The contactless card payment limit will more than double to £100 in today's budget set to be announced by Chancellor Rishi Sunak.
The changes will see the legal single contactless payment limit raised from £45 to £100.
The Government said the change has been made possible by the UK's exit from the European Union, which means we are no longer bound by EU rules on the maximum limit for contactless payment, which is currently set at £45.
Mr Sunak said: "As we begin to open the UK economy and people return to the high street, the contactless limit increase will make it easier than ever before for people to pay for their shopping, providing a welcome boost to retail that will protect jobs and drive growth."
In January the Financial Conduct Authority said they intended to consult on the proposal to increase the limit to £100.
The FCA said that since the limit was increased from £30 to £45 last April many more people have started paying via contactless payments.
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The FCA said: "It's important that payments regulation keeps pace with consumer and merchant expectations.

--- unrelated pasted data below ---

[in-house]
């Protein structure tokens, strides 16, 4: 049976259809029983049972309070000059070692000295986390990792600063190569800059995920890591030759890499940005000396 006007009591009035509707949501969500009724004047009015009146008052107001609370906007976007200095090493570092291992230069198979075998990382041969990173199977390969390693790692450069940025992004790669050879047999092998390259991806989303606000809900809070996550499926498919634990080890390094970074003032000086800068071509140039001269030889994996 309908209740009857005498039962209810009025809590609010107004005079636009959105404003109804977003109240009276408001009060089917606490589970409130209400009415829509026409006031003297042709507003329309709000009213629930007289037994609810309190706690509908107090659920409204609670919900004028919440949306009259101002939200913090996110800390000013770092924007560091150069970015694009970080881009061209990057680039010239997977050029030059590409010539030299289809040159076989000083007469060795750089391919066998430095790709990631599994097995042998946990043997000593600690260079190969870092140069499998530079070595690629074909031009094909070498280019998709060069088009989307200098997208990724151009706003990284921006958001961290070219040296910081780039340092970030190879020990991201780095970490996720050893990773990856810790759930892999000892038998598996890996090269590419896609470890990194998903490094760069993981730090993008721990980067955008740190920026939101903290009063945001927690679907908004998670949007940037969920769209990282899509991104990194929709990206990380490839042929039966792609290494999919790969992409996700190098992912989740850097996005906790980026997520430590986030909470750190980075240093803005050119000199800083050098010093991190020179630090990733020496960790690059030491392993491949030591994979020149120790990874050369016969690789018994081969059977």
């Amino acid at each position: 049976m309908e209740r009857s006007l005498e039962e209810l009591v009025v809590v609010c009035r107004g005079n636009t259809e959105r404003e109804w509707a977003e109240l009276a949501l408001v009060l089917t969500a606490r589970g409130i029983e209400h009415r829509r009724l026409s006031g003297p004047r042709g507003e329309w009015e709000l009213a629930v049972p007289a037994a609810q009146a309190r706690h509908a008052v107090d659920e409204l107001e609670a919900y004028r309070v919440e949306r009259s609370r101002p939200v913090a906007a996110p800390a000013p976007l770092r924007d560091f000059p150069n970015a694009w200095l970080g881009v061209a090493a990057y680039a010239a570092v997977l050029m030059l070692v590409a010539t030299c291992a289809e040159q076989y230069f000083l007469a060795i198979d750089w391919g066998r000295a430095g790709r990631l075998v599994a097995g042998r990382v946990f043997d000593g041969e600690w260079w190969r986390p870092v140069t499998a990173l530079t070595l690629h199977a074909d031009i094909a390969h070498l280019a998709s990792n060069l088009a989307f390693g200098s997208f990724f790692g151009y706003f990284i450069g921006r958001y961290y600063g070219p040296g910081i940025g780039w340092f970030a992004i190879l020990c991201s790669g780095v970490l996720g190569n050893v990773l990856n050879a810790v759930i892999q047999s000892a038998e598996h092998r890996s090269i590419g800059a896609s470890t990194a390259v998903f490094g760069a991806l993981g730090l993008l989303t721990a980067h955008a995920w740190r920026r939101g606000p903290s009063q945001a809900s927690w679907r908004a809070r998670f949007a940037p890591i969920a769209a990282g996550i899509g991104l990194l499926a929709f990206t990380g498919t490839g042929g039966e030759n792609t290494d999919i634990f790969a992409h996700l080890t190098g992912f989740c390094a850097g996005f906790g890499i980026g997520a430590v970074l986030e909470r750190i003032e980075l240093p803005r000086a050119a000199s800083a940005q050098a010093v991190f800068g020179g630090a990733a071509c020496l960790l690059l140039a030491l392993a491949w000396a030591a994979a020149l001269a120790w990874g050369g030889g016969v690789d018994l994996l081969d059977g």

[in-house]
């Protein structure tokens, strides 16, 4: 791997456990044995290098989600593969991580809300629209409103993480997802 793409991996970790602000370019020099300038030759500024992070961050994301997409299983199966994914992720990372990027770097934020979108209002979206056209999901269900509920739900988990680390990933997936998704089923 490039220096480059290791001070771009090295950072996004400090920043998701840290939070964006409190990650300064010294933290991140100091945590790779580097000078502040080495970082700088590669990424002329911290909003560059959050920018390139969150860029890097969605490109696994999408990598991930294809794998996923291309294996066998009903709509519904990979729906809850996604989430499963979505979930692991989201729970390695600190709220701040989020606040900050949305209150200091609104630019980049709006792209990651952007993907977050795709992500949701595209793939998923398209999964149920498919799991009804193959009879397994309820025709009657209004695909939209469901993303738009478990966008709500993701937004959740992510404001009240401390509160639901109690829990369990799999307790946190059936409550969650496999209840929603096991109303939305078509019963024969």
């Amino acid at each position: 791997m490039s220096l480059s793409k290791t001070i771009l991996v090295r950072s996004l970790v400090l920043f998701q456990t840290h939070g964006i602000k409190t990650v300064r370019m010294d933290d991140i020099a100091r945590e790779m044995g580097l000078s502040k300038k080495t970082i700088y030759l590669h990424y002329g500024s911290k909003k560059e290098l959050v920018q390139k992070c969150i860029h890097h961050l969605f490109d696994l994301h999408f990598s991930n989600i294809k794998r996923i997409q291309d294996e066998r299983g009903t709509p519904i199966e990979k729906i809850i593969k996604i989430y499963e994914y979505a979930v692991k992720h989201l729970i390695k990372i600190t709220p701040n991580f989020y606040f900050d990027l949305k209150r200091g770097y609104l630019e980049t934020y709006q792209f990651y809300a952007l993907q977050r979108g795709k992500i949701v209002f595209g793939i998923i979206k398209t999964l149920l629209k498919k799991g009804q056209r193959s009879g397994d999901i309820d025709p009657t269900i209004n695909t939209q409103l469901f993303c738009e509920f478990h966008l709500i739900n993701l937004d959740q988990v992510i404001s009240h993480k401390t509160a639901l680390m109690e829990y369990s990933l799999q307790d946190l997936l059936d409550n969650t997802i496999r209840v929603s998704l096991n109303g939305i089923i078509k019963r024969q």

"Recognising changing behaviour in how people pay, as part of a wider consultation, we will shortly be seeking views on amending our rules to allow for a possible increase in the contactless limit to £100."
Increasing the contactless payment limit may hasten the demise of cash use, although the Government intends to legislate to protect access to cash.
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Some retailers have encouraged shoppers to pay by card rather than cash during the pandemic, although a recent Bank of England study found the risk of catching coronavirus from banknotes was low.
The current £45 limit is three times the amount it was a decade ago.
"Tap and go" contactless cards initially had a limit of £10 in 2007, and this was increased to £15 in 2010, £20 in 2012 and £30 in 2015.